New York’s Simone Subal Gallery to Close After 12 Years

Simone Subal Gallery will shutter later this month, becoming the latest New York gallery to announce its permanent closure this year.

Founded in 2011, the Lower East Side gallery currently represents artists such as Julien Bismuth, Baseera Khan, Anna K.E., Florian Meisenberg, and the late Brain O’Doherty. Its current show, a solo exhibition for painter Nova Kiang that closes on June 22, will be the gallery’s last.

“I personally came to the conclusion that this was the right time to end this chapter of my life, and I always believe it’s best to leave a party when it’s in full swing,” Simone Subal, the gallery’s namesake founder, told ARTnews in an email. “That’s what I’m doing now, leaving when I know I’ve had the best time and no regrets.”

Subal’s gallery specializes in art dealing with the body and is known for its cutting-edge shows of work by emerging artists.

Emily Mae Smith, a closely watched figurative painter, had two solo shows with Simone Subal Gallery before joining the blue-chip galleries Petzel and Perrotin. B. Ingrid Olson, an artist whose sculptures are currently on view in the Whitney Biennial, had her first New York gallery show with Simone Subal in 2015. Kiki Kogelnik, a famed Austrian painter who died in 1997, was the subject of three exhibitions at Simone Subal Gallery.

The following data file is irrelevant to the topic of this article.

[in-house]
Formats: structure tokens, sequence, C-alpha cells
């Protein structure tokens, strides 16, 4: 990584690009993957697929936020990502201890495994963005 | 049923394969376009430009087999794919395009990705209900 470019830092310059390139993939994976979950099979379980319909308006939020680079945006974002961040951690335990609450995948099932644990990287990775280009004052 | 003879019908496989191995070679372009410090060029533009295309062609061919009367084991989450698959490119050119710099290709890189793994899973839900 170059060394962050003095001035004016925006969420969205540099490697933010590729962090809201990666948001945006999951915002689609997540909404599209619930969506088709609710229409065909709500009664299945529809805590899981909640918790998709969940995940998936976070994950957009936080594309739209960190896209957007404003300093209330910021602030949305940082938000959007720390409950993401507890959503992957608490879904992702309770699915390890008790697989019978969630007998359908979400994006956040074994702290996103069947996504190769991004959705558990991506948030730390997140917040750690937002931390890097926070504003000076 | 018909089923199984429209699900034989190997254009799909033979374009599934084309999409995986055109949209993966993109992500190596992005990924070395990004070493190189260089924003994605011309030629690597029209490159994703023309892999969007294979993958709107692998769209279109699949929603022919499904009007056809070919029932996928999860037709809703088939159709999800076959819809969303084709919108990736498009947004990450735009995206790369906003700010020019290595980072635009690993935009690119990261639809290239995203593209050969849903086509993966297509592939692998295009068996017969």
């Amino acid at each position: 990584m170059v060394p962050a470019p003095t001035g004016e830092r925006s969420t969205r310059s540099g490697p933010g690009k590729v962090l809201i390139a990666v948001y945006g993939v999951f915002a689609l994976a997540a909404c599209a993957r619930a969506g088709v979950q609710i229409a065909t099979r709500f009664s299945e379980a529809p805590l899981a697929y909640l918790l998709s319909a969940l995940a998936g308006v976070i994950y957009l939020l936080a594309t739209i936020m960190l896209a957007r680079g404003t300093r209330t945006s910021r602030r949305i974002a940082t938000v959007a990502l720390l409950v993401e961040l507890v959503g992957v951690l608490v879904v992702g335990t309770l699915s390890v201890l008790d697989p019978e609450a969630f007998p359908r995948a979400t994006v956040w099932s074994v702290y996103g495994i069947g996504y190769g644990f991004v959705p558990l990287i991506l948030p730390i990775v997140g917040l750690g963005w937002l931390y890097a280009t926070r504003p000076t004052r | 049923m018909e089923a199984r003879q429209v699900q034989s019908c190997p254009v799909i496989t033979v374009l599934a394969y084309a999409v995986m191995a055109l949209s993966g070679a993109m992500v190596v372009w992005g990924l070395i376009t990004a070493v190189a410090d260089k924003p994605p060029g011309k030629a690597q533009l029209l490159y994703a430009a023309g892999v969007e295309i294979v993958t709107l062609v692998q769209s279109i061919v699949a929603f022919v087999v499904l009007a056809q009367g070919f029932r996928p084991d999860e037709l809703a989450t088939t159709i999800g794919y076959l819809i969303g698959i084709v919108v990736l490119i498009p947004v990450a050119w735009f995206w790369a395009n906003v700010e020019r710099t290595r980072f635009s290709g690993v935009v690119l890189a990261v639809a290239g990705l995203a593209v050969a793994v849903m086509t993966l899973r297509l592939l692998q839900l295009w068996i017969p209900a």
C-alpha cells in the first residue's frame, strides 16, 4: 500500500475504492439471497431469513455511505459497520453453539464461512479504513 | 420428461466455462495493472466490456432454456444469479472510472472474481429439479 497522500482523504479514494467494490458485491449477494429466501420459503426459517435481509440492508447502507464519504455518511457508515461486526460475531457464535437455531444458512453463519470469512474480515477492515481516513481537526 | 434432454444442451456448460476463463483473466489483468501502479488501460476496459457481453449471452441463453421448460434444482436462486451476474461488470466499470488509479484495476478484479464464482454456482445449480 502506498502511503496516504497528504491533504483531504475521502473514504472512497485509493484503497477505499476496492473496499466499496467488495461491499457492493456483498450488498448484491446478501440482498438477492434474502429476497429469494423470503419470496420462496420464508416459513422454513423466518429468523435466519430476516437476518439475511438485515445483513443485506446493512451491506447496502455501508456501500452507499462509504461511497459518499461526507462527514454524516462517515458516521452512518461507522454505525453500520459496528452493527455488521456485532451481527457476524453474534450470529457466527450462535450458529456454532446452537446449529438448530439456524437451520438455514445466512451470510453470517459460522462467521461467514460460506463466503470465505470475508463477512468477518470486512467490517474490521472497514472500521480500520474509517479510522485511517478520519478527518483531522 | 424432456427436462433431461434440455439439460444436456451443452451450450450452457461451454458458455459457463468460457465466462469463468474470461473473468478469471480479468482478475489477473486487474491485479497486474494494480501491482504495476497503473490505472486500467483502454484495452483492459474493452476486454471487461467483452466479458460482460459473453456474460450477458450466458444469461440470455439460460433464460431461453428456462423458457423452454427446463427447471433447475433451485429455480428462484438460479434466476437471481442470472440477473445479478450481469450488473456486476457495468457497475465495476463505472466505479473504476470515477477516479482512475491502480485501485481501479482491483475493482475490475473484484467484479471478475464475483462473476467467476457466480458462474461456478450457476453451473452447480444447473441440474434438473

In addition to running her own gallery, with Chapter NY founder Nicole Russo, Subal also facilitated Condo New York, a gallery share program through which Manhattan dealerships turned over part of their respective spaces to their out-of-town colleagues. Condo, which was first staged by Vanessa Carlos in London, was envisioned as a less expensive alternative to art fairs. “It’s this belief in community, that we are stronger together,” Subal previously told ARTnews.

Alongside her New York gallery, Subal and a group of dealers from Berlin and Prishtina runs a temporary Vienna space called Am Schwarzenbergplatz. She did not detail her future plans in her statement to ARTnews.

The closure of Subal’s gallery comes during a period when many commercial art spaces in New York are disappearing. Last week, Tribeca’s David Lewis Gallery said it would permanently shutter in July. In March, Helena Anrather, a neighbor of Simone Subal Gallery, closed. And last year, Foxy Production, Queer Thoughts, and JTT all ended operations. All of these galleries were smaller and devoted to emerging artists, and had been around for more than a decade.

Yet it is not just young galleries that have closed: Cheim & Read ended its 26-year run last year, and Marlborough Gallery, which has been around for 80 years, will wind down operations this June.

Asked about the trend, Subal said, “Like many others, I’ve certainly seen the market wax and wane over the past decade or so. I’m proud that I was able to stay true to my original vision. Thanks to the strong support for the gallery’s artists, we’ve been able to accomplish so many of our goals.”

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